Archive for June, 2010

20
Jun
10

about aya

With today being World Refugee Day, I thought I would share the story of my friend Aya.  In early May, I participated in the Magnum Workshop Toronto at this year’s CONTACT Photography Festival.  I was frustrated with the progress of the particular story I was working on for my week-long project and decided to take a walk.  I ended up on Gerrard Street East where I came upon a thrift store.  Not one to miss out on a unique find, I couldn’t pass by without going in.  I’m glad I did because my unique find…was Aya.

Aya is from Gulu, a city in northern Uganda, about 100 km northwest from Lira, where I was in February.  For about 20 years, northern Uganda was plagued by the ongoing insurgency of the Lord’s Resistance Army rebel group.  This army, primarily made up of child soldiers, raided many villages in the north, often murdering or mutilating villagers, enslaving women, and kidnapping children to add to their troops.  Very few people in this area have been untouched by the rebel activity.  Aya doesn’t know what happened to her husband – he disappeared.

In 1995, Aya fled the conflict in Gulu, leaving her young daughter, Joanne, with relatives in Kampala, and claimed refugee status upon arriving in Toronto.  Having nothing but a woven bag with a few articles of clothing, she stayed at Sojourn House for two months where they helped her through the settlement process of getting all her necessary documentation, introduced her to a community of other refugees, and found her a rooming house in Kensington Market.  She found where to buy familiar foods, adjusted to the cold winters and with the help of two new friends providing her with credit, she bought some furniture and established herself in her new city.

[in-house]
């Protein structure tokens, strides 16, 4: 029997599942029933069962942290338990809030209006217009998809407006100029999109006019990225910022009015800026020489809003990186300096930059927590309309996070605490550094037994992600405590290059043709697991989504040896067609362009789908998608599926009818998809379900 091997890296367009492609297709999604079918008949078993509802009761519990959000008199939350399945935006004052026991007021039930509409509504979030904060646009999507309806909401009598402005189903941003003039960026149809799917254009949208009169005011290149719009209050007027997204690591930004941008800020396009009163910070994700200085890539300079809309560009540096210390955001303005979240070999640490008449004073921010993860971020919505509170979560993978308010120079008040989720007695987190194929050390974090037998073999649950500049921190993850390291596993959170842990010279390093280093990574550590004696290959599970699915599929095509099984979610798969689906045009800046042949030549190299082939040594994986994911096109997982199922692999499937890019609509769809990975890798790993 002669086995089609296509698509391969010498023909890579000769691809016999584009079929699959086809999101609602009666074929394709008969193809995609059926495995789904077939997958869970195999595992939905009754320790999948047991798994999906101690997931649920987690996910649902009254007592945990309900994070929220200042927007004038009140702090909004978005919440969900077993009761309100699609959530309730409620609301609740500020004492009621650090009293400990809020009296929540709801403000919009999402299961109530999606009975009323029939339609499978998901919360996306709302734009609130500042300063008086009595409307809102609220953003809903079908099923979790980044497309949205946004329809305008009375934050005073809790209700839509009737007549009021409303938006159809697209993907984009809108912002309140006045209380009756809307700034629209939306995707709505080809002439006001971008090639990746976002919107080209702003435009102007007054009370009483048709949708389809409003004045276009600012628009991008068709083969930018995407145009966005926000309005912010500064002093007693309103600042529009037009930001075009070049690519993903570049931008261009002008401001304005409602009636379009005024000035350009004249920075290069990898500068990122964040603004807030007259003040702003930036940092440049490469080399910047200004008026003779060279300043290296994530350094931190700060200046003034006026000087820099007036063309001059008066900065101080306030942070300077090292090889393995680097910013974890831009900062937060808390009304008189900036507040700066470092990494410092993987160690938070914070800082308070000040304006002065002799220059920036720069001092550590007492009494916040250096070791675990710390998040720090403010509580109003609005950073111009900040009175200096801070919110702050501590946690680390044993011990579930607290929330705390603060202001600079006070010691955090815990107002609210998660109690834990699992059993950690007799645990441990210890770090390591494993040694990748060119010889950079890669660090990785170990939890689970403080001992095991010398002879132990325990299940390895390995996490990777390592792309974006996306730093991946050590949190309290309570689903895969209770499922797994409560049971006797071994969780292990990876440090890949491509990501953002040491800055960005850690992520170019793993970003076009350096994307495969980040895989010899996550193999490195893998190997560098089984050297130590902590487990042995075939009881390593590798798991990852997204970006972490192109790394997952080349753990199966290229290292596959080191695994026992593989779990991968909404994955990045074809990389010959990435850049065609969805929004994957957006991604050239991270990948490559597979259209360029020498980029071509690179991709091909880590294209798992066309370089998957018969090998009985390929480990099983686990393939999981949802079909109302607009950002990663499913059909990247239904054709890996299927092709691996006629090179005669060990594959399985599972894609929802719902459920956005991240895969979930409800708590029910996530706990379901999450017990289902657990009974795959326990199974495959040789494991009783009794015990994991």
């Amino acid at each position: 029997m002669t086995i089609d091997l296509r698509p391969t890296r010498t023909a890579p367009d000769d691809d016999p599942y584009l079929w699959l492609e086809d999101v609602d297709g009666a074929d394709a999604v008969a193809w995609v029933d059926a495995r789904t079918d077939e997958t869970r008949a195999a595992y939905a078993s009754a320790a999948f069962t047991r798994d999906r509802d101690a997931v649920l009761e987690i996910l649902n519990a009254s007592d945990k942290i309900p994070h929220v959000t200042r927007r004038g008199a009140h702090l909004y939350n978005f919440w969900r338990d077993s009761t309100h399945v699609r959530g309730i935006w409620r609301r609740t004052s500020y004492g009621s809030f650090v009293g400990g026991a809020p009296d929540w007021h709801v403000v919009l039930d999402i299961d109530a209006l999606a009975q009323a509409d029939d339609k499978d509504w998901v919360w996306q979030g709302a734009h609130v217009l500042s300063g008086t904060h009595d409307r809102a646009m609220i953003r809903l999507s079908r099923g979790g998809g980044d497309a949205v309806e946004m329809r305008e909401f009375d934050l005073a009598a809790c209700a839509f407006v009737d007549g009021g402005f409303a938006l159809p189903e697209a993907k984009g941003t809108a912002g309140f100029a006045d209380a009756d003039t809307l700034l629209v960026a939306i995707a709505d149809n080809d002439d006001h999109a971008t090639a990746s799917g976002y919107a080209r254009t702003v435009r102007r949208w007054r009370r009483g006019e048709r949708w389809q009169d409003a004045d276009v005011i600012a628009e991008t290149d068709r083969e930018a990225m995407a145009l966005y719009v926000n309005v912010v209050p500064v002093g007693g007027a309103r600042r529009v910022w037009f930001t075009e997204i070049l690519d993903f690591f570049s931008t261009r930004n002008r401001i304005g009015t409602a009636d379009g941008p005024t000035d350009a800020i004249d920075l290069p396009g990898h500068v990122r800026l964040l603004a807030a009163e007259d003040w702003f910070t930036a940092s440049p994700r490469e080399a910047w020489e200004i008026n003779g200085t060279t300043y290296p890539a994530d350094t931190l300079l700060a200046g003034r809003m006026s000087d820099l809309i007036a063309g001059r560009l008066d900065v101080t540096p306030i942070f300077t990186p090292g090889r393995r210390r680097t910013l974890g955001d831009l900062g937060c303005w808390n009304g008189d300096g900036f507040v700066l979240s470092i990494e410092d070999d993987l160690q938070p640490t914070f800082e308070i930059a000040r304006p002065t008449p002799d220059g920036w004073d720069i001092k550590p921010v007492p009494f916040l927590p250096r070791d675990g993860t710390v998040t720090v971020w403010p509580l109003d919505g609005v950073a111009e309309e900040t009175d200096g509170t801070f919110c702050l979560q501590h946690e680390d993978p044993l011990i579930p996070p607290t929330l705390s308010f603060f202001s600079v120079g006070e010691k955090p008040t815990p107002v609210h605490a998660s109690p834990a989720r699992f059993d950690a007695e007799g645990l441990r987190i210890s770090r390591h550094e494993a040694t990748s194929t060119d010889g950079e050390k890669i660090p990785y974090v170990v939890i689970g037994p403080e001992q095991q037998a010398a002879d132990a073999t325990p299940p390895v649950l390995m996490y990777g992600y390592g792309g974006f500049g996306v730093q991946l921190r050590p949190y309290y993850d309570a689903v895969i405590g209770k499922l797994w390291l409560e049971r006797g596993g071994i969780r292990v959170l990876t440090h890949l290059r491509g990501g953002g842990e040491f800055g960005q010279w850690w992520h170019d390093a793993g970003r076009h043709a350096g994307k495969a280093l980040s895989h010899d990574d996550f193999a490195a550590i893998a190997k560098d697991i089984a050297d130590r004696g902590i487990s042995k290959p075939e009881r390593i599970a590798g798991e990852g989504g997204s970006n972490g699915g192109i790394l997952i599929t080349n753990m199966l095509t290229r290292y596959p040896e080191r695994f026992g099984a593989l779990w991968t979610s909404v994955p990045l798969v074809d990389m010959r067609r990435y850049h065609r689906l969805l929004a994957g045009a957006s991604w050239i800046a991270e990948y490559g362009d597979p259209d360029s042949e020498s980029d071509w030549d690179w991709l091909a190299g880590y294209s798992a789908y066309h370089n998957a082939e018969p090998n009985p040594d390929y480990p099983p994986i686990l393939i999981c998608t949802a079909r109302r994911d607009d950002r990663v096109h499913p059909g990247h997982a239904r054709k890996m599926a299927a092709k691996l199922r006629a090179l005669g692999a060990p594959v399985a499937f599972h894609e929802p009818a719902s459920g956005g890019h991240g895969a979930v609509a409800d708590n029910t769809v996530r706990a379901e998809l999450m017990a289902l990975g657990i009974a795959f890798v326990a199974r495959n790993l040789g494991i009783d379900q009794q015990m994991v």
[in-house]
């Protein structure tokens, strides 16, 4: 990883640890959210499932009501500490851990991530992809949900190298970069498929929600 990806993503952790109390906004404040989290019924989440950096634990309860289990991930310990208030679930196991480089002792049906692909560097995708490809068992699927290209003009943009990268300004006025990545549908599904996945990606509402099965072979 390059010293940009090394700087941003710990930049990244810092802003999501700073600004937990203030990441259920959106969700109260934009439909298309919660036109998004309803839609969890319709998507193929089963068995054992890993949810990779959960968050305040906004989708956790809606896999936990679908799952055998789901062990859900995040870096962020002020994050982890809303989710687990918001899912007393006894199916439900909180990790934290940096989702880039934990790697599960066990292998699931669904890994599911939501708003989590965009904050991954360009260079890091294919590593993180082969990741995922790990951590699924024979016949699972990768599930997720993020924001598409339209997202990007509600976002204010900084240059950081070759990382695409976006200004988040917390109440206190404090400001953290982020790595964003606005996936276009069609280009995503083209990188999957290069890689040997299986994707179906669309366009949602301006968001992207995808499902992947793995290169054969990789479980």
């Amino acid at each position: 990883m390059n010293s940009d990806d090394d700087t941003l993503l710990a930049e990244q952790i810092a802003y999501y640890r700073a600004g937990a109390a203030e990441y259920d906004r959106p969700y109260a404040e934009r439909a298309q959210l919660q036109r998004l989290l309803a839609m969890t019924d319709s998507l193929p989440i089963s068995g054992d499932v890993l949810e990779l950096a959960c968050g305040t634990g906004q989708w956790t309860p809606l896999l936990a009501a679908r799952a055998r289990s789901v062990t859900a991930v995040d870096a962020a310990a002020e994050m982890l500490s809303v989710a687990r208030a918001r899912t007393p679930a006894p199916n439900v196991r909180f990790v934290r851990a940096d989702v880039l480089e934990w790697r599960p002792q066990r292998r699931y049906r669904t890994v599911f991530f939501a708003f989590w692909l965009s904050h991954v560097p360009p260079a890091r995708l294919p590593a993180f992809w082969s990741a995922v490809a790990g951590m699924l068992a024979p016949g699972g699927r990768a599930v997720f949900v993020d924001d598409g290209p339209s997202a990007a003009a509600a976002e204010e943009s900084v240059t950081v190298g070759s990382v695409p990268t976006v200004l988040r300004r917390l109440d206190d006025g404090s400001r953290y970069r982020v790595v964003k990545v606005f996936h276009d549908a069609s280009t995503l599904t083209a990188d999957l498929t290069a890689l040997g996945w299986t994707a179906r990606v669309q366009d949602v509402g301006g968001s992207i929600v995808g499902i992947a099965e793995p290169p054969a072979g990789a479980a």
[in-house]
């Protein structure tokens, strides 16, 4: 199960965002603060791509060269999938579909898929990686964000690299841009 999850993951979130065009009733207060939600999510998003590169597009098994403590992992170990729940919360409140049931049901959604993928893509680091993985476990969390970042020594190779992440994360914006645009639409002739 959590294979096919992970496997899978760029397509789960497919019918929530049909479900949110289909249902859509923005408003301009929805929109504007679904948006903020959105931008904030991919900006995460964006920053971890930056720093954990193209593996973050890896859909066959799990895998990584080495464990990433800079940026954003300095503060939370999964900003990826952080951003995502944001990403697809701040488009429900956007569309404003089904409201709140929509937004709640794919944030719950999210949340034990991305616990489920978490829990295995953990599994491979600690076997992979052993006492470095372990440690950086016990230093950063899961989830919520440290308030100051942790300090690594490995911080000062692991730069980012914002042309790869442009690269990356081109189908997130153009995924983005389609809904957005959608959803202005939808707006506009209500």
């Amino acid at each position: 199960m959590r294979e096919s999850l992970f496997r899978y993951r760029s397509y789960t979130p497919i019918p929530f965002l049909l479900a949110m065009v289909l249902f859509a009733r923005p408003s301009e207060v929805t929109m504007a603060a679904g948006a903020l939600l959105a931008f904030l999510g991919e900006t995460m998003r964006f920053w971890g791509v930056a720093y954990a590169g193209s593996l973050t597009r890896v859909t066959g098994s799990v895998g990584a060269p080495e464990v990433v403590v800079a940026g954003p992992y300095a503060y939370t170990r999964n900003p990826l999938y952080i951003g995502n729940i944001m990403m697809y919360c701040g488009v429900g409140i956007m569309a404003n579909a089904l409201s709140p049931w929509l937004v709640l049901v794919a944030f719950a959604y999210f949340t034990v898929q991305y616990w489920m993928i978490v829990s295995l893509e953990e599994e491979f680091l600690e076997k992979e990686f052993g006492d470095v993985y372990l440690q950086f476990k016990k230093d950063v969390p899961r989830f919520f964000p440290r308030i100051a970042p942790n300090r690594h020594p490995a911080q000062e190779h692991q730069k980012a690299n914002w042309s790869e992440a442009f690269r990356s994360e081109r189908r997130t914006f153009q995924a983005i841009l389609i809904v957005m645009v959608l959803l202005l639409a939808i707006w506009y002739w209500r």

Over the next several years, Aya worked hard and saved up enough money to buy herself a house; 4 years ago she sponsored her daughter to come to Canada.

After getting laid off from her job at Goodwill, Aya took courses through the Ontario Self-Employment Benefits Program which helped her open up her own business.  The Kiden Thrifty Store has been open for about 9 months now.  In the few days I spent with Aya in her shop, there was a steady flow of people coming and going, many of whom were immigrants or refugees themselves – some came for household items or an article of clothing, others for tea and a chat. 

In the end, my time with Aya in her shop and in her home having breakfast of tea and millet porridge became the story I wanted to tell in my week-long photo project. She was eager to hear my stories and see my photos from Uganda and I felt very grateful that she shared some of her stories with me.  I hope she is willing to share more.

09
Jun
10

exhibit at ryan’s well foundation open house

In the Kemptville, ON area this Sunday? The Ryan’s Well Foundation staff are hosting an Open House from 2-4pm and I will be exhibiting a selection of photos. There will be a silent auction including African gifts and one of my framed prints.

Click here for more information. Hope to see you there! :)




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